The term Lethal Concentration is also used to describe aquatic toxicity, where concentration refers to the concentration in water.
Effective Doses (EDs) are used to indicate the effectiveness of a substance. Normally, effective dose refers to a beneficial effect (relief of pain). It might also stand for a harmful effect (paralysis). Thus the specific endpoint must be indicated. The usual terms are:
Toxic Doses (TDs) are utilized to indicate doses that cause adverse toxic effects. The usual dose estimates are listed below:
Knowledge of the effective and toxic dose levels aides the toxicologist and clinician in determining the relative safety of pharmaceuticals. As shown in Figure 6, two dose-response curves are presented for the same drug, one for effectiveness and the other for toxicity. In this case, a dose that is 50-75% effective does not cause toxicity whereas a 90% effective dose may result in a small amount of toxicity.
The Therapeutic Index (TI) is used to compare the therapeutically effective dose to the toxic dose. The TI is a statement of relative safety of a drug. It is the ratio of the dose producing toxicity to the dose needed to produce the desired therapeutic response. The common method used to derive the TI is to use the 50% dose-response points. For example, if the LD50 is 200 mg and the ED50 is 20 mg, the TI would be 10 (200/20). A clinician would consider a drug safer if it had a TI of 10 than if it had a TI of 3.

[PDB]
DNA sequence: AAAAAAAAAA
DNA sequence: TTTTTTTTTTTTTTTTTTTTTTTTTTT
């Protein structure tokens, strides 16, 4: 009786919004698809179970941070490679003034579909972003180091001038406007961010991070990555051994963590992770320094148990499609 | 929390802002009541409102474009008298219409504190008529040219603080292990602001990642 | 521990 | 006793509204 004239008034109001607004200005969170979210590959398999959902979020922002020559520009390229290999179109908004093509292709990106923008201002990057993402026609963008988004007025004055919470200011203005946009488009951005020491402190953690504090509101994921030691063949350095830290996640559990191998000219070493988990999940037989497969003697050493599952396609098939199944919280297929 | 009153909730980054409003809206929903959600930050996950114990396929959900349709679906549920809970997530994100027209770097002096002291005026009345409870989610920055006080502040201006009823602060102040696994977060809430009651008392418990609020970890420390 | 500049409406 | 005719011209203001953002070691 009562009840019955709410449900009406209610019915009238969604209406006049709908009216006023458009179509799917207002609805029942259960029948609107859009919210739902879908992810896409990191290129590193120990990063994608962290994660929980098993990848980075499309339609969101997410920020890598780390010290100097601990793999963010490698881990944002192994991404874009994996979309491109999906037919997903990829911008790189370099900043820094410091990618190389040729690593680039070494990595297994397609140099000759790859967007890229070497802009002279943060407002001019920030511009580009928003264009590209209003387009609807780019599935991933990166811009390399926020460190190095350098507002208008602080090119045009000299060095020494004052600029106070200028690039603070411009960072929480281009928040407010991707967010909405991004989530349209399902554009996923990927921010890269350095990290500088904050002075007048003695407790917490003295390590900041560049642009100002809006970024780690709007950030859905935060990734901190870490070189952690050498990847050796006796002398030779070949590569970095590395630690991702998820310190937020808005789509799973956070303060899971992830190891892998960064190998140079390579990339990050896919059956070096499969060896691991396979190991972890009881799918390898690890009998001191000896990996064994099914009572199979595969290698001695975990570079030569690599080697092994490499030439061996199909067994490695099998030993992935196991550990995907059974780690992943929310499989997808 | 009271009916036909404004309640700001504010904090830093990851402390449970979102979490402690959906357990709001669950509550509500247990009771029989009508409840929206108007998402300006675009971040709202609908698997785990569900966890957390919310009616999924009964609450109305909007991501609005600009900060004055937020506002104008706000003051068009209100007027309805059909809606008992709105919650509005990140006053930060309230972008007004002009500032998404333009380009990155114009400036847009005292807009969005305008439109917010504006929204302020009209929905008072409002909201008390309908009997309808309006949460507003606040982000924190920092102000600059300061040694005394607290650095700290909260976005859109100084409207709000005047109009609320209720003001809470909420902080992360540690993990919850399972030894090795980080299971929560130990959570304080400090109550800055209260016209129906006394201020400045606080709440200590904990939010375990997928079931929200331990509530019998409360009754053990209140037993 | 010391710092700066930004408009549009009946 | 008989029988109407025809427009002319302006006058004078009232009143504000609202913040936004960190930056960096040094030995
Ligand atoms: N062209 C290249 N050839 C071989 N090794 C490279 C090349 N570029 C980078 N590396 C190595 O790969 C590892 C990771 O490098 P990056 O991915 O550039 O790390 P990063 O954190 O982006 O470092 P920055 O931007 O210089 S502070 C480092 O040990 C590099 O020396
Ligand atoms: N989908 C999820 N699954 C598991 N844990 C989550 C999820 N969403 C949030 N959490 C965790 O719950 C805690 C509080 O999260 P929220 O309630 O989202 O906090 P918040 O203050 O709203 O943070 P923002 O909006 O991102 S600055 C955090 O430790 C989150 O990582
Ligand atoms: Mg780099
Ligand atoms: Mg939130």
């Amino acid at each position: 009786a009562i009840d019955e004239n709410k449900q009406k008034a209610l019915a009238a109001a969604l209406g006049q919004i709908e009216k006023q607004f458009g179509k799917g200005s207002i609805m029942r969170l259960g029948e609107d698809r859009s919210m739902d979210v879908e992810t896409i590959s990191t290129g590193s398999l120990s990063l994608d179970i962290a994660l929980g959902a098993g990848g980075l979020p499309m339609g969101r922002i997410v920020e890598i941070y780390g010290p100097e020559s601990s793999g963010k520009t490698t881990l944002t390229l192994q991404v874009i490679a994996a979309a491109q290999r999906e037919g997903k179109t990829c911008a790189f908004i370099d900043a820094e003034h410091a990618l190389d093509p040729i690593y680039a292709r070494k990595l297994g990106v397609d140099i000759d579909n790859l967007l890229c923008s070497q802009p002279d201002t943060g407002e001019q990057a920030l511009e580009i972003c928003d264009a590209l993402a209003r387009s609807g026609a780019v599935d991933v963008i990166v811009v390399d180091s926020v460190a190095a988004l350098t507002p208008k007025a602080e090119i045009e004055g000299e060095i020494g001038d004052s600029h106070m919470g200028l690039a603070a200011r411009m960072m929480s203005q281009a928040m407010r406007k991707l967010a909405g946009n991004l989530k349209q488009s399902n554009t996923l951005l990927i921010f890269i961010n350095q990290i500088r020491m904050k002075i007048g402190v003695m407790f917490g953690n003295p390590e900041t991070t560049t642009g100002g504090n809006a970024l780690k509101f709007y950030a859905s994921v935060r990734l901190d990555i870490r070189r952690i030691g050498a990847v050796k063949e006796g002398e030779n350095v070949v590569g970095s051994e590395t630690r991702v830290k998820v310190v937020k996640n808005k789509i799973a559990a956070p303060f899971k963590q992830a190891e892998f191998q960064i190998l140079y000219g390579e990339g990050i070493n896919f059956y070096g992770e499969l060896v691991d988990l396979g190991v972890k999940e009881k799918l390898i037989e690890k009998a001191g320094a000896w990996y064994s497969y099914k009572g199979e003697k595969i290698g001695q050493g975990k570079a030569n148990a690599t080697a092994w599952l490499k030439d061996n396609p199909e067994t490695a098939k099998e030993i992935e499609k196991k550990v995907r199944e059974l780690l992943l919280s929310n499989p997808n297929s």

The use of the ED50 and LD50 doses to derive the TI may be misleading as to safety, depending on the slope of the dose-response curves for therapeutic and lethal effects. To overcome this deficiency, toxicologists often use another term to denote the safety of a drug – the Margin of Safety (MOS).
The MOS is usually calculated as the ratio of the dose that is just within the lethal range (LD01) to the dose that is 99% effective (ED99). The MOS = LD01/ED99. A physician must use caution in prescribing a drug in which the MOS is less than 1.
Due to differences in slopes and threshold doses, low doses may be effective without producing toxicity. Although more patients may benefit from higher doses, this is offset by the probability that toxicity or death will occur. The relationship between the Effective Dose response and the Toxic Dose response is illustrated in Figure 7.
Knowledge of the slope is important in comparing the toxicity of various substances (see Figure 8). For some toxicants a small increase in dose causes a large increase in response (toxicant A, steep slope). For other toxicants a much larger increase in dose is required to cause the same increase in response (toxicant B, shallow slope).
NOAEL and LOAEL
Two terms often encountered are No Observed Adverse Effect Level (NOAEL) and Low Observed Adverse Effect Level (LOAEL). They are the actual data points from human clinical or experimental animal studies.
Sometimes the terms No Observed Effect Level (NOEL) and Lowest Observed Effect Level (LOEL) may also be found in the literature. NOELs and LOELs do not necessarily imply toxic or harmful effects and may be used to describe beneficial effects, or in some cases, any measurable biological effect of chemicals.
The NOAEL, LOAEL, NOEL, and LOEL have great importance in the conduct of risk assessments.